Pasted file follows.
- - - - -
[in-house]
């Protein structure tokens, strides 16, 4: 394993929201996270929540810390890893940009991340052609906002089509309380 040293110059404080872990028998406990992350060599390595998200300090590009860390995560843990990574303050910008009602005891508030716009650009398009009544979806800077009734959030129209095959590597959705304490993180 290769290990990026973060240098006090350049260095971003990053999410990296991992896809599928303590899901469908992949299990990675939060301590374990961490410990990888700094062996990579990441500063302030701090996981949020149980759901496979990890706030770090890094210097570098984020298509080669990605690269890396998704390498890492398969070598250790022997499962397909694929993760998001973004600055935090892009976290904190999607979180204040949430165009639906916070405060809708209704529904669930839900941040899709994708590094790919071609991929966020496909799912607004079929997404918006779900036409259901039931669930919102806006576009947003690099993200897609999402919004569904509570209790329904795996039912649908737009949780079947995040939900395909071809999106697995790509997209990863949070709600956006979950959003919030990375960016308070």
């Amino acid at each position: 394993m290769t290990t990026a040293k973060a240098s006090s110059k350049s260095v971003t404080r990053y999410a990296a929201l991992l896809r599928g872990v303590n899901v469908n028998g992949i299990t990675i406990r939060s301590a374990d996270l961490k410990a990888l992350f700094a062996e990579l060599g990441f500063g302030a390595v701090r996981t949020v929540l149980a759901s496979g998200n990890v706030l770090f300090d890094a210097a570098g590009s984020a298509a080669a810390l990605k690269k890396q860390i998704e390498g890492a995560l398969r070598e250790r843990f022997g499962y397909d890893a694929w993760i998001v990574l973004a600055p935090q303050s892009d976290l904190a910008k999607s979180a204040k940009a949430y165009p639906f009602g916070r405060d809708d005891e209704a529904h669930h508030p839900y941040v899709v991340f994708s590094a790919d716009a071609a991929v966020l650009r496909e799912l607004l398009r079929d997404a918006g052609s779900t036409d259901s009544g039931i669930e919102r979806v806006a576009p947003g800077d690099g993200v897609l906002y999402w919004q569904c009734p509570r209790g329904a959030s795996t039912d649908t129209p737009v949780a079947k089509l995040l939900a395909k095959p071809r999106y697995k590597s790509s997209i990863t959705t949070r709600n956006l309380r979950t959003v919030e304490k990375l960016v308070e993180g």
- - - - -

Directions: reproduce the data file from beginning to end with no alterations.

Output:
[in-house]
């Protein structure tokens, strides 16, 4: 394993929201996270929540810390890893940009991340052609906002089509309380 040293110059404080872990028998406990992350060599390595998200300090590009860390995560843990990574303050910008009602005891508030716009650009398009009544979806800077009734959030129209095959590597959705304490993180 290769290990990026973060240098006090350049260095971003990053999410990296991992896809599928303590899901469908992949299990990675939060301590374990961490410990990888700094062996990579990441500063302030701090996981949020149980759901496979990890706030770090890094210097570098984020298509080669990605690269890396998704390498890492398969070598250790022997499962397909694929993760998001973004600055935090892009976290904190999607979180204040949430165009639906916070405060809708209704529904669930839900941040899709994708590094790919071609991929966020496909799912607004079929997404918006779900036409259901039931669930919102806006576009947003690099993200897609999402919004569904509570209790329904795996039912649908737009949780079947995040939900395909071809999106697995790509997209990863949070709600956006979950959003919030990375960016308070």
């Amino acid at each position: 394993m290769t290990t990026a040293k973060a240098s006090s110059k350049s260095v971003t404080r990053y999410a990296a929201l991992l896809r599928g872990v303590n899901v469908n028998g992949i299990t990675i406990r939060s301590a374990d996270l961490k410990a990888l992350f700094a062996e990579l060599g990441f500063g302030a390595v701090r996981t949020v929540l149980a759901s496979g998200n990890v706030l770090f300090d890094a210097a570098g590009s984020a298509a080669a810390l990605k690269k890396q860390i998704e390498g890492a995560l398969r070598e250790r843990f022997g499962y397909d890893a694929w993760i998001v990574l973004a600055p935090q303050s892009d976290l904190a910008k999607s979180a204040k940009a949430y165009p639906f009602g916070r405060d809708d005891e209704a529904h669930h508030p839900y941040v899709v991340f994708s590094a790919d716009a071609a991929v966020l650009r496909e799912l607004l398009r079929d997404a918006g052609s779900t036409d259901s009544g039931i669930e919102r979806v806006a576009p947003g800077d690099g993200v897609l906002y999402w919004q569904c009734p509570r209790g329904a959030s795996t039912d649908t129209p737009v949780a079947k089509l995040l939900a395909k095959p071809r999106y697995k590597s790509s997209i990863t959705t949070r709600n956006l309380r979950t959003v919030e304490k990375l960016v308070e993180g």